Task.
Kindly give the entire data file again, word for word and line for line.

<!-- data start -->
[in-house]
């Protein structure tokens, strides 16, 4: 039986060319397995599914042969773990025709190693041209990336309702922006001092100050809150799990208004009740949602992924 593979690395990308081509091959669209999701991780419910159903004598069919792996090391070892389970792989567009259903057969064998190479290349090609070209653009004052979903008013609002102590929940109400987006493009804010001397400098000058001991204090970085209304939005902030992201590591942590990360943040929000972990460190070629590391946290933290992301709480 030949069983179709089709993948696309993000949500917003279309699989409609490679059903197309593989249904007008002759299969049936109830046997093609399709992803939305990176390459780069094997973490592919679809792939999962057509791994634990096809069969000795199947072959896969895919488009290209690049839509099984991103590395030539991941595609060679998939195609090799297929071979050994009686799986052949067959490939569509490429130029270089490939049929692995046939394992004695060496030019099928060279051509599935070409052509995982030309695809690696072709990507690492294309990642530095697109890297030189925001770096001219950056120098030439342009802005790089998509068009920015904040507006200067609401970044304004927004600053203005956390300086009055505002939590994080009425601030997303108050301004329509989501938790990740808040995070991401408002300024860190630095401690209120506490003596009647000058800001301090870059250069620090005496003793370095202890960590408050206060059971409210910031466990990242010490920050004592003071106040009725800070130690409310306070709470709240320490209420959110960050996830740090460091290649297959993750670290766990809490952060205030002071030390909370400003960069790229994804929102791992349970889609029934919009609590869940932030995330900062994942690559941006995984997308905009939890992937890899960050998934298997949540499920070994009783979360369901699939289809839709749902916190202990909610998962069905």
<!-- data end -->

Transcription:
[in-house]
């Protein structure tokens, strides 16, 4: 039986060319397995599914042969773990025709190693041209990336309702922006001092100050809150799990208004009740949602992924 593979690395990308081509091959669209999701991780419910159903004598069919792996090391070892389970792989567009259903057969064998190479290349090609070209653009004052979903008013609002102590929940109400987006493009804010001397400098000058001991204090970085209304939005902030992201590591942590990360943040929000972990460190070629590391946290933290992301709480 030949069983179709089709993948696309993000949500917003279309699989409609490679059903197309593989249904007008002759299969049936109830046997093609399709992803939305990176390459780069094997973490592919679809792939999962057509791994634990096809069969000795199947072959896969895919488009290209690049839509099984991103590395030539991941595609060679998939195609090799297929071979050994009686799986052949067959490939569509490429130029270089490939049929692995046939394992004695060496030019099928060279051509599935070409052509995982030309695809690696072709990507690492294309990642530095697109890297030189925001770096001219950056120098030439342009802005790089998509068009920015904040507006200067609401970044304004927004600053203005956390300086009055505002939590994080009425601030997303108050301004329509989501938790990740808040995070991401408002300024860190630095401690209120506490003596009647000058800001301090870059250069620090005496003793370095202890960590408050206060059971409210910031466990990242010490920050004592003071106040009725800070130690409310306070709470709240320490209420959110960050996830740090460091290649297959993750670290766990809490952060205030002071030390909370400003960069790229994804929102791992349970889609029934919009609590869940932030995330900062994942690559941006995984997308905009939890992937890899960050998934298997949540499920070994009783979360369901699939289809839709749902916190202990909610998962069905």